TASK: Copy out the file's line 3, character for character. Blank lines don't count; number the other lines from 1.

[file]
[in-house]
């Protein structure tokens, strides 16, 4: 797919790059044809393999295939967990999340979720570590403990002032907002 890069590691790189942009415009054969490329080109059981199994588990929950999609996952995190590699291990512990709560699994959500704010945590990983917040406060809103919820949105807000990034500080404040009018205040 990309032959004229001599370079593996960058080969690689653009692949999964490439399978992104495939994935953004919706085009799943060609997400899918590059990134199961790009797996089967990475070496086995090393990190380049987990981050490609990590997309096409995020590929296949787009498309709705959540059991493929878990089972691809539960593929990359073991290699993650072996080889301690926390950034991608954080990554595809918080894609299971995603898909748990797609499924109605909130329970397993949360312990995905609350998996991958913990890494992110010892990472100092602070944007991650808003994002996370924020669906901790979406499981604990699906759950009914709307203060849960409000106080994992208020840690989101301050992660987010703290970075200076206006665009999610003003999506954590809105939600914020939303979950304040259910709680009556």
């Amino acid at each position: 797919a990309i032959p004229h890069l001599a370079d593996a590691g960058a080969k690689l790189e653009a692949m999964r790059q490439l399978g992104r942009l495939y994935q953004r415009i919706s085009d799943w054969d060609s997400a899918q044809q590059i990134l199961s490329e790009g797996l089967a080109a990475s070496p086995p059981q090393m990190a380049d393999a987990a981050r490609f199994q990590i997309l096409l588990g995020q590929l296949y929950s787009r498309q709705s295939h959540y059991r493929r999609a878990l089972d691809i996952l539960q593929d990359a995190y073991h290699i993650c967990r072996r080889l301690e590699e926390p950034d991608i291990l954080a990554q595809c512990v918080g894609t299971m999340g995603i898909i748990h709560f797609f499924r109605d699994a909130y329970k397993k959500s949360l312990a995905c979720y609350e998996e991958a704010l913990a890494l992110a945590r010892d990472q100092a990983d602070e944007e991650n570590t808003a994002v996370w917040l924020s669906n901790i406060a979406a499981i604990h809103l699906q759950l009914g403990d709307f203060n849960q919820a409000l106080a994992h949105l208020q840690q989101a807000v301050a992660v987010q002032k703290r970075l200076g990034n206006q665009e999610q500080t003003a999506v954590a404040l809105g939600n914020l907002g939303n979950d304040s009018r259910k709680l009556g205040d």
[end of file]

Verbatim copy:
């Amino acid at each position: 797919a990309i032959p004229h890069l001599a370079d593996a590691g960058a080969k690689l790189e653009a692949m999964r790059q490439l399978g992104r942009l495939y994935q953004r415009i919706s085009d799943w054969d060609s997400a899918q044809q590059i990134l199961s490329e790009g797996l089967a080109a990475s070496p086995p059981q090393m990190a380049d393999a987990a981050r490609f199994q990590i997309l096409l588990g995020q590929l296949y929950s787009r498309q709705s295939h959540y059991r493929r999609a878990l089972d691809i996952l539960q593929d990359a995190y073991h290699i993650c967990r072996r080889l301690e590699e926390p950034d991608i291990l954080a990554q595809c512990v918080g894609t299971m999340g995603i898909i748990h709560f797609f499924r109605d699994a909130y329970k397993k959500s949360l312990a995905c979720y609350e998996e991958a704010l913990a890494l992110a945590r010892d990472q100092a990983d602070e944007e991650n570590t808003a994002v996370w917040l924020s669906n901790i406060a979406a499981i604990h809103l699906q759950l009914g403990d709307f203060n849960q919820a409000l106080a994992h949105l208020q840690q989101a807000v301050a992660v987010q002032k703290r970075l200076g990034n206006q665009e999610q500080t003003a999506v954590a404040l809105g939600n914020l907002g939303n979950d304040s009018r259910k709680l009556g205040d």